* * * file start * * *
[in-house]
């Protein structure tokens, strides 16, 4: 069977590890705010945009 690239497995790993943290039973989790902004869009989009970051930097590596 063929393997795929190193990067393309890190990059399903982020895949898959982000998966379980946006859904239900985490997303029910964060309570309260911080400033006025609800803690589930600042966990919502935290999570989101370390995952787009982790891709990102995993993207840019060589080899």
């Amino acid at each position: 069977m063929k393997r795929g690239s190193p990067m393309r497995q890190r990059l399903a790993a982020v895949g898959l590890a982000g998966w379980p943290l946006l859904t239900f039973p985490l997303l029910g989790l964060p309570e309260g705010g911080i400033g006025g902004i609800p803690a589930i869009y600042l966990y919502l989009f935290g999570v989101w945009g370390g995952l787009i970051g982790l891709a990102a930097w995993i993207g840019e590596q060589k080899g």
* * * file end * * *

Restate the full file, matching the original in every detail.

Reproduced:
[in-house]
């Protein structure tokens, strides 16, 4: 069977590890705010945009 690239497995790993943290039973989790902004869009989009970051930097590596 063929393997795929190193990067393309890190990059399903982020895949898959982000998966379980946006859904239900985490997303029910964060309570309260911080400033006025609800803690589930600042966990919502935290999570989101370390995952787009982790891709990102995993993207840019060589080899």
């Amino acid at each position: 069977m063929k393997r795929g690239s190193p990067m393309r497995q890190r990059l399903a790993a982020v895949g898959l590890a982000g998966w379980p943290l946006l859904t239900f039973p985490l997303l029910g989790l964060p309570e309260g705010g911080i400033g006025g902004i609800p803690a589930i869009y600042l966990y919502l989009f935290g999570v989101w945009g370390g995952l787009i970051g982790l891709a990102a930097w995993i993207g840019e590596q060589k080899g």